ANTI-RESOLUTIONS – make more of 2018

resolutions market watch dot com

The term “New Year’s Resolution” has become synonymous with unmet goals. I’ve been a “goal setter” for a long time, about as long as I can remember. But I haven’t always been a “goal worker”. When we set goals, it’s naturally with the aim that the goals will be fulfilled or accomplished.  I’ve learned a few things over the years that have increased my likelihood of accomplishing my objectives – simple stuff – that I’ll share with you here.

  1. Create categories for your goals: The purpose of my goals is to impact others in a positive way in all aspects of my life. So, I define the aspects in categories. Mine are “relational”, “business/vocational”, “self” and “serving others”. Use these if you’d like or come up with your own.
  2. Brainstorm ideas for each category: Begin with the end in mind. When the year is complete, what would you like to be able to look back at and have done? Those things are your goal ideas for the coming year. I recommend writing your goals in the “S.M.A.R.T.” format (search the net and you’ll find more on this). Write as many potential goals as you wish for each category.
  3. Pick the top one or two things for each category: The tendency for high achievers is to pick too many goals and work on everything a little bit – which accomplishes nothing. It’s better to pick fewer goals that one actually completes than several that are partially done. And remember, you’ll accomplish other feats during the year that aren’t part of your planned goals. But make the goals the priority of your energy.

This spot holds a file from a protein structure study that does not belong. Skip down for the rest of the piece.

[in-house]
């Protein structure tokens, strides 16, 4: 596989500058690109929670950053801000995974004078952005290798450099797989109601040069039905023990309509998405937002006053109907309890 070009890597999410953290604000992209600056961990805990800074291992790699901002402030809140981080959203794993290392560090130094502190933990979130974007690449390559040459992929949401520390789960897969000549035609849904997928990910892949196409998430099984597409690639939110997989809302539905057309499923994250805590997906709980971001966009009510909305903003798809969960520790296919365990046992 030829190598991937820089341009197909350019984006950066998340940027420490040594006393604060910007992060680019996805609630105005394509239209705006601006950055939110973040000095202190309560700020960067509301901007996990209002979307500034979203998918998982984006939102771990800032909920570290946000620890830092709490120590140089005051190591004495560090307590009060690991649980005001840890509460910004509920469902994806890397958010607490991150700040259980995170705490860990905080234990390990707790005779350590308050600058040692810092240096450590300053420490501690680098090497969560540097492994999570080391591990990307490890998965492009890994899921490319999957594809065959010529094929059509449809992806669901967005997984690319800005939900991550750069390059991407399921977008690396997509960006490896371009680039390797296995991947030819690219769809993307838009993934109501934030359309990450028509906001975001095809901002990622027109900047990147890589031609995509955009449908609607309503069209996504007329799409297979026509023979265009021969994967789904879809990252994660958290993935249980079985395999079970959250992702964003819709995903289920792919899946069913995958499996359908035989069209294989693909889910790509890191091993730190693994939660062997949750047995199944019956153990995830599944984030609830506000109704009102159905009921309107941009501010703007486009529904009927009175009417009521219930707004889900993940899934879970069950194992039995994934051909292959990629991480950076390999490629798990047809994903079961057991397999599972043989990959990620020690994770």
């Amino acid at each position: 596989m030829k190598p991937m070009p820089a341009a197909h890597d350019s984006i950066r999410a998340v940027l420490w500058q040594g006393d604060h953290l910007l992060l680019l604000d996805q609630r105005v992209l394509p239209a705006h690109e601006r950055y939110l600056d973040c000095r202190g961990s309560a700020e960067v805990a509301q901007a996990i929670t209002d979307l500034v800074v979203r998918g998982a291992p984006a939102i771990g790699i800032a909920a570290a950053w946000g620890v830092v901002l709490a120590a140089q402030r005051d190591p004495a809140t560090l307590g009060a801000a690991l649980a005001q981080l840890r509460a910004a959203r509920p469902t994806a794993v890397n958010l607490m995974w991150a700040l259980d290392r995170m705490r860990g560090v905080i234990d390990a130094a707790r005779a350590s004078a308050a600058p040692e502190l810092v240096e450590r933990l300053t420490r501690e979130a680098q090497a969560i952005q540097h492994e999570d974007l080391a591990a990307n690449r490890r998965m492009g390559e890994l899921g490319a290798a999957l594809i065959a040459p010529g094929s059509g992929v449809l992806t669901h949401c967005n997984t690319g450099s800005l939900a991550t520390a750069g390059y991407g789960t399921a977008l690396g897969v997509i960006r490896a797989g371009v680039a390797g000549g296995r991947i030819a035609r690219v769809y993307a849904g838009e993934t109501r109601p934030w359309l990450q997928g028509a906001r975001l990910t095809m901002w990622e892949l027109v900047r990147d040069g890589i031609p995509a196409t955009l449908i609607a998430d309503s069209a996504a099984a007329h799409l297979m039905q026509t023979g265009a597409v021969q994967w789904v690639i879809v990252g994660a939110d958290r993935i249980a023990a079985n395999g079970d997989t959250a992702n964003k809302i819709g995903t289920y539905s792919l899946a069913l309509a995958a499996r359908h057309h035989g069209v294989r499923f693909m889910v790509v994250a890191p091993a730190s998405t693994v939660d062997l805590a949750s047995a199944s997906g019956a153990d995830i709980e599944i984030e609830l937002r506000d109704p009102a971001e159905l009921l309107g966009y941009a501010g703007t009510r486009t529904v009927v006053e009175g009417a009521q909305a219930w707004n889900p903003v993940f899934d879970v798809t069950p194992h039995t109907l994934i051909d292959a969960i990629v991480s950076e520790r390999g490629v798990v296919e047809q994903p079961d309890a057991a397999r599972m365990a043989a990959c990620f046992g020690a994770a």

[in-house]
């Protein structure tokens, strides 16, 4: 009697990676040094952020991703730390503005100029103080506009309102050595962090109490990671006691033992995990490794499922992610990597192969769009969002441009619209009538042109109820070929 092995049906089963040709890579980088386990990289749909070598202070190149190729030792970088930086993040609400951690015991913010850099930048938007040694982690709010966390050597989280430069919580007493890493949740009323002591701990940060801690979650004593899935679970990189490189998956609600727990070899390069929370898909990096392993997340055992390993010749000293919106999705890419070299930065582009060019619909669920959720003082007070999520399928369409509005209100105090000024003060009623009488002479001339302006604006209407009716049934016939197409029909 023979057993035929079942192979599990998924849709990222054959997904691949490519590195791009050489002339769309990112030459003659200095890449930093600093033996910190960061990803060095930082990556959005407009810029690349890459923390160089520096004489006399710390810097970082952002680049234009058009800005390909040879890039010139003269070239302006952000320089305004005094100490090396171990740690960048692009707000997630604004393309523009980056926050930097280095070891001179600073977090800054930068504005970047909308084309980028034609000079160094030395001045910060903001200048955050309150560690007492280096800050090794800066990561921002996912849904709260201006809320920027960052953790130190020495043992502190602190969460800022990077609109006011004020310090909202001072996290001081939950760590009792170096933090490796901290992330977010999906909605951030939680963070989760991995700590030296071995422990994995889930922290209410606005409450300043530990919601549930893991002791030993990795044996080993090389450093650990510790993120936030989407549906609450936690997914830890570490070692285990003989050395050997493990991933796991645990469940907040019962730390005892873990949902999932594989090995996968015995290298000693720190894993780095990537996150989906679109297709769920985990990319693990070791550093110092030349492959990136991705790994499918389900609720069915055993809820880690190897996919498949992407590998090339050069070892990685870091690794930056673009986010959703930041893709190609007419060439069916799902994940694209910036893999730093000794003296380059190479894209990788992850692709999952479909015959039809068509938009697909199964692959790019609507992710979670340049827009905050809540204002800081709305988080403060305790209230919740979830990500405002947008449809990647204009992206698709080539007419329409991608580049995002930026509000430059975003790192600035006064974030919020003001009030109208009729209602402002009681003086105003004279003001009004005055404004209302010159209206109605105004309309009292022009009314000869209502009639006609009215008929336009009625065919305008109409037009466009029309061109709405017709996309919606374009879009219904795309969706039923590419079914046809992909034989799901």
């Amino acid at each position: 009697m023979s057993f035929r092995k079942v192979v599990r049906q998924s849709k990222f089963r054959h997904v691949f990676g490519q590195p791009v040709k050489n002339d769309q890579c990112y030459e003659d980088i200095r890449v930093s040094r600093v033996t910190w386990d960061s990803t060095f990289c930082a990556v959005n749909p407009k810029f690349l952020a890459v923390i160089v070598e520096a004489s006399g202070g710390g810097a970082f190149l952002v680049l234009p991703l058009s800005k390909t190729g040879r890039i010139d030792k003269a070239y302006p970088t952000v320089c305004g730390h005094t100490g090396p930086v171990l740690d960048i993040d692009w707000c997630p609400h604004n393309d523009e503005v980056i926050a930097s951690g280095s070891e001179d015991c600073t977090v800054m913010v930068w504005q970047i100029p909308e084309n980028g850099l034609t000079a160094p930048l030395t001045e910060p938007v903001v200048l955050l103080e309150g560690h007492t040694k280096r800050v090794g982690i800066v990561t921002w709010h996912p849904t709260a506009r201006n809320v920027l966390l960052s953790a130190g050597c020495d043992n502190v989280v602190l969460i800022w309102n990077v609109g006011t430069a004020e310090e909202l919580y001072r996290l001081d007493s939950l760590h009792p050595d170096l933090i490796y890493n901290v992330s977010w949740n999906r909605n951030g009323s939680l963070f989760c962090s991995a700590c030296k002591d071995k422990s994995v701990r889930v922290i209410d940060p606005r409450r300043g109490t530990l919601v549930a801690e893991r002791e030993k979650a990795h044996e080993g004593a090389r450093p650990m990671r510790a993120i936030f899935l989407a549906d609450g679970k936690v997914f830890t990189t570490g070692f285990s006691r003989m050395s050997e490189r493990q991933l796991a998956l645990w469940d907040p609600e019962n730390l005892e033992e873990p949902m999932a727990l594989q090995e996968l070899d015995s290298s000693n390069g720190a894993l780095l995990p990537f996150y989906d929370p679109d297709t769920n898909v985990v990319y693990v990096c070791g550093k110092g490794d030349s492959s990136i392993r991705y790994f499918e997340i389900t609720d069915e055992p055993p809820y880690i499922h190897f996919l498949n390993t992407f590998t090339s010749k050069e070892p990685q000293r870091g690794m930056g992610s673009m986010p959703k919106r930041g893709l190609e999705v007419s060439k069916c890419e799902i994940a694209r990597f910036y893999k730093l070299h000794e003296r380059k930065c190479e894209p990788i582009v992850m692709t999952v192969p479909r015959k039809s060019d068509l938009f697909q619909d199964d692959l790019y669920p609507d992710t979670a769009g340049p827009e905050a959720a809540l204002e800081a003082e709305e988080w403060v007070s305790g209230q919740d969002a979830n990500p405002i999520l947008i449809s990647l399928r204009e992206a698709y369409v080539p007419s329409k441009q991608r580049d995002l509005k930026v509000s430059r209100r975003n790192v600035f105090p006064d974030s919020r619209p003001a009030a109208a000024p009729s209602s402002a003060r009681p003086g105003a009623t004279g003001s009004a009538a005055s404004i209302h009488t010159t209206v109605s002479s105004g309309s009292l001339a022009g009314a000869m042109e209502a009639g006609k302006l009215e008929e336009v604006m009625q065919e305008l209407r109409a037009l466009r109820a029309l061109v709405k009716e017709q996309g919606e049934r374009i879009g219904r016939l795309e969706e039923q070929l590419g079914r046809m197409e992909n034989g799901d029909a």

4. Write down the goals and display: I have kept a copy of my written goals on my office desk for many years. I see them every day. Pick a location that will create a visual cue for you daily. No, I don’t do something every day to work on my goals, but the visual reminder prompts me to make progress on them regularly.

I love to cross of an accomplished goal! I do that when something I’ve defined is completed. My success rate on written goals moves between 65% and 80% – not too good in some circles. But I adhere to the belief that the process of setting and using visual cues for my goals gets me further and helps me accomplish more than if I hadn’t done this at all. Simply put, I’m further for having done this than having not.

Give this a try and I’d love to hear feedback from anyone that is taking a shot at this. Best to you and yours for the New Year!




[photo credit: market watch dot com]

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